John looks round the little group listening to him. ‘This is important for all of us to be quite clear about,’ he says. ‘What Jesus was saying was that the revelation given to the Jews from Abraham onward, through all the prophets right up to John the Baptiser, was the fertile soil – the unique provision of God to the world – from which the tree of life and salvation (Jesus himself) would sprout, and that until Jesus’ arrival on earth, Jerusalem was indeed the place designated by God for worship; but that he, Jesus, was now in the process of rendering all places and buildings irrelevant. Because we are ourselves, individually and corporately, are temples of the Holy Spirit, we can and should worship anywhere and everywhere. We are worshipping now, in this courtyard. Tomorrow, on the Lord’s day, we shall worship in the house of Alexander the silversmith (if you can manage to carry me there.) The location is of no consequence; what matters is that we worship in Spirit and in truth.’

‘I’m sorry to be always asking questions,’ says Leandros, ‘but what does that mean?’

‘It means,’ says the Apostle, ‘that those who are filled with the Spirit of Jesus – the living water – are led by the Spirit in the way they respond to God’s goodness and grace and beauty and holiness. The Spirit in their hearts opens their eyes to the truth about the Father and the Son and brings about a response that is genuine worship – an outpouring of love and praise and thanksgiving from the heart that is authentic and not all “put on” or showy – far removed from the merely legalistic rituals that have always marked so much of temple worship.’ John smiles and adds, ‘Just as our worship will be “in the Spirit” and “real” as we meet in Alexander’s house tomorrow.’

‘What did Jesus mean when he said that God is Spirit?’ asks Barnabas. ‘You’re always saying that God is Love.’

‘He meant that, viewed from a human perspective, that is how we see God acting and working,’ replies John. ‘It’s like when I say that God is Love or God is Light. I don’t mean that God is nothing more than love or light; I mean that, in all his dealings with us, God acts in love and in all his dealings with us he brings light into our darkness. To say that God is Spirit is to say that he is not bound by time and space, and that is why we don’t need to go to a particular place at a particular time to meet with him and worship him. To say that God is Spirit is to say that, though he was present with us for thirty or so years in the physical body of Jesus, he is now present to us, and in us, in active, purposeful, life-giving energy that is entirely free and unlimited by anything that limits us in this material universe.’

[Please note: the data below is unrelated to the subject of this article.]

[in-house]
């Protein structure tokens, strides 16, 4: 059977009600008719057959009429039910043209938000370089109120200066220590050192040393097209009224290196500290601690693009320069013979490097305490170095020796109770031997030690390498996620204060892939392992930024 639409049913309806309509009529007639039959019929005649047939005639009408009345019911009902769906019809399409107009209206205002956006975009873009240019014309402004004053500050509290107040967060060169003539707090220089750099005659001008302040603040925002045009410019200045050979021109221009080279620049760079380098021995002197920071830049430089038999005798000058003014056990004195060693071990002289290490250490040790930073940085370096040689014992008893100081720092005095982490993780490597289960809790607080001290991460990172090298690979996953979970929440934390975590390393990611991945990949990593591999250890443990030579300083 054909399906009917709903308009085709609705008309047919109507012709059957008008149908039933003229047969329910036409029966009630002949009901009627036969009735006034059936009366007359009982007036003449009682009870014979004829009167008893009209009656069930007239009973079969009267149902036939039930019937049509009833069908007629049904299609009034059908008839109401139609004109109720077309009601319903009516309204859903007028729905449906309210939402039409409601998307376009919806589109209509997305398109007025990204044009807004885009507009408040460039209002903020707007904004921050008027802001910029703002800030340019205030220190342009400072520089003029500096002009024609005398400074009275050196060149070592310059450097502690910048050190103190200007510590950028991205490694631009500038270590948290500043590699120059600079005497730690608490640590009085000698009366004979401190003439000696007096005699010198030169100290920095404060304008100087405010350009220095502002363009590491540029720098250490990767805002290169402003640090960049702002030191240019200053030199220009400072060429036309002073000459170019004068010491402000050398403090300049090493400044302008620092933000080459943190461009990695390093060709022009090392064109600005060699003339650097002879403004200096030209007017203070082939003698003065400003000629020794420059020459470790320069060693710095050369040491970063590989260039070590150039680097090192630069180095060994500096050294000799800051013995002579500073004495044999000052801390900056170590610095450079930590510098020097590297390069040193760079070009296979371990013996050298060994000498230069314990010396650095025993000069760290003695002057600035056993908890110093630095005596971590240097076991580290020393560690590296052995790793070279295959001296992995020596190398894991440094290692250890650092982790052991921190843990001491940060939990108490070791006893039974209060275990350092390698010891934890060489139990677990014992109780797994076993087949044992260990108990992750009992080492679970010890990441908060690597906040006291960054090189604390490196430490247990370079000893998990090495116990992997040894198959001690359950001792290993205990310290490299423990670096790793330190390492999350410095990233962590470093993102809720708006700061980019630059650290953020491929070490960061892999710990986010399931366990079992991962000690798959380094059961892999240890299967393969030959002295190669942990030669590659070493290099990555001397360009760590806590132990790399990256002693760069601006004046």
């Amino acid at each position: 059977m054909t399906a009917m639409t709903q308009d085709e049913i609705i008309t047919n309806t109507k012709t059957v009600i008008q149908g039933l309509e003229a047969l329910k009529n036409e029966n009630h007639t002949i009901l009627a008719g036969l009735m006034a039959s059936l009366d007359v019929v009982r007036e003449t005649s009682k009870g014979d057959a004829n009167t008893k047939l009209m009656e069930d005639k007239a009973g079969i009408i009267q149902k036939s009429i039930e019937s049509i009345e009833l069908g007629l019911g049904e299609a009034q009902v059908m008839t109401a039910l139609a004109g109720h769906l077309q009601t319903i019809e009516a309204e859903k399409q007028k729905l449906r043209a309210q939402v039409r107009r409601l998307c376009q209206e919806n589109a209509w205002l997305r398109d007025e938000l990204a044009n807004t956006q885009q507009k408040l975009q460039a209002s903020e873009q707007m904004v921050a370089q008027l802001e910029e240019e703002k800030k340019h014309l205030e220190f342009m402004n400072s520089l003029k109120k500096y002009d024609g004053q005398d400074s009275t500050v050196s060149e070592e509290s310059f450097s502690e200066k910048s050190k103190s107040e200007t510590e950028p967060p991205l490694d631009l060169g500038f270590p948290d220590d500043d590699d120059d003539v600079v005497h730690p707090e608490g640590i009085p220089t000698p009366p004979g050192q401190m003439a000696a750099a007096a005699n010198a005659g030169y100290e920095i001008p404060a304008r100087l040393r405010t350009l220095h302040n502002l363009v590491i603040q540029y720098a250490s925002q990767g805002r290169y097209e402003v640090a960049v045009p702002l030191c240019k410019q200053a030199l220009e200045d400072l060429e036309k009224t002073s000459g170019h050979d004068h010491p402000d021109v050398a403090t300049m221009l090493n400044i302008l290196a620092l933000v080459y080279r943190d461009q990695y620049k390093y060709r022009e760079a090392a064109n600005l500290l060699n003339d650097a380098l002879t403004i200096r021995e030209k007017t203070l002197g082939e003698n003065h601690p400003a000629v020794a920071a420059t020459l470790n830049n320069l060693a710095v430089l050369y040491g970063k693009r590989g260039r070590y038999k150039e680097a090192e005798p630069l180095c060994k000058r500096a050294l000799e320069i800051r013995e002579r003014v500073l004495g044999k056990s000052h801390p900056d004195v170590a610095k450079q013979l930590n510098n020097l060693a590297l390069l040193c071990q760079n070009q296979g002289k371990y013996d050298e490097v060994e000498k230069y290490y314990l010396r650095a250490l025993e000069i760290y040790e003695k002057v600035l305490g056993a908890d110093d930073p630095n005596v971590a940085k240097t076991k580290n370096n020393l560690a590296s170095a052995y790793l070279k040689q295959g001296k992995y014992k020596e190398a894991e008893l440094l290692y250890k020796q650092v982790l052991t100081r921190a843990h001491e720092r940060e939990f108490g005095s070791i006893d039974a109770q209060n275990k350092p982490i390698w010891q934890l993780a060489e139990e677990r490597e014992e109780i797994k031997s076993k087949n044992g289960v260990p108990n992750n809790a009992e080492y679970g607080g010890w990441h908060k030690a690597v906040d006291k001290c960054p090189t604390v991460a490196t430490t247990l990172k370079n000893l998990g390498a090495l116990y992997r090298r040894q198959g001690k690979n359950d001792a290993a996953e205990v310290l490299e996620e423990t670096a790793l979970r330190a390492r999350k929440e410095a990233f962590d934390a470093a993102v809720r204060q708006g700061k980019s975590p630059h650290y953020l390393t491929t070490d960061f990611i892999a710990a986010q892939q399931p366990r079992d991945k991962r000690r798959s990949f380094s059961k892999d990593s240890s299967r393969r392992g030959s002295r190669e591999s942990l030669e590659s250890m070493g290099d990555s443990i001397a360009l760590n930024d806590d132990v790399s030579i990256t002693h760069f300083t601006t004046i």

‘How did the woman respond to what Jesus had said?’ asks Ezra.

‘Dismissively,’ says John. ‘You see, everything that Jesus had said had gone straight over her head. She couldn’t grasp it at all, so she gave a disappointed sigh and said, “I know that Messiah – the one they call the Christ – is coming. When he comes, he will explain everything to us.”’

‘Did the Samaritans see the Messiah as being the same as “the Prophet” that God had promised?’ asks Barnabas.

‘Yes,’ answers Ezra. ‘The Samaritans called him the Taheb and believed he would one day come and restore everything to what it was meant to be. But do go on, John. How did Jesus answer the woman?’

‘He said something utterly shocking to her ears,’ replied John. He looked her straight in the eye and said in a voice that rang with absolute truth and authority, “I, the one speaking to you – I AM.”’

‘Yahweh!’ breathes Ezra. ‘Ego Eimi – the name of God himself [Exodus 3:14].’

‘Though, in everyday speech, ego eimi could just mean “I am he,”’ comments Barnabas.

‘It could,’ agrees the Apostle, ‘but it was pretty obvious from the look on the woman’s face that she knew full well the claim that Jesus was making.’ John looks across to the Elder. ‘Are you managing to keep up with my narrative, my dear friend?’ he asks.

‘Just about,’ says the Elder. ‘Though there are a couple of things I’d like to check with you.’

‘We can do that now, while the others prepare the Sabbath meal,’ says John. ‘Then, hopefully I can finish my story of the woman at the well before the candles have been lit.’

‘We’re ready when you are, John,’ says Ezra. The table is set indoors, and the food has been prepared.’

‘Good,’ replies the Apostle. ‘Well, when Jesus said, “I, the one speaking to you – I AM,” the woman gasped and took a step back; but then, before either she or Jesus could say anymore, Philip and the others came around the corner, chattering with each other – until, that is, they saw Jesus talking with the woman; then they lapsed into silence. They were shocked, you see. At that point, we hadn’t known Jesus very long, and we certainly hadn’t yet learned that, for him, ordinary conventions were there to be broken if they got in the way of the will of the Father. In Palestine at that time, men simply did not speak to women in public – even their wives, if they could help it – so Peter and Philip and the rest just assumed it must have been the woman who had broken with convention and spoken to Jesus, and they wanted to ask her, “Why are you doing that? What do you want?” I imagine they also wanted to ask Jesus what on earth he was doing, talking with this woman rather than totally ignoring her; but, of course, they didn’t dare interrupt whatever it was that was going on.’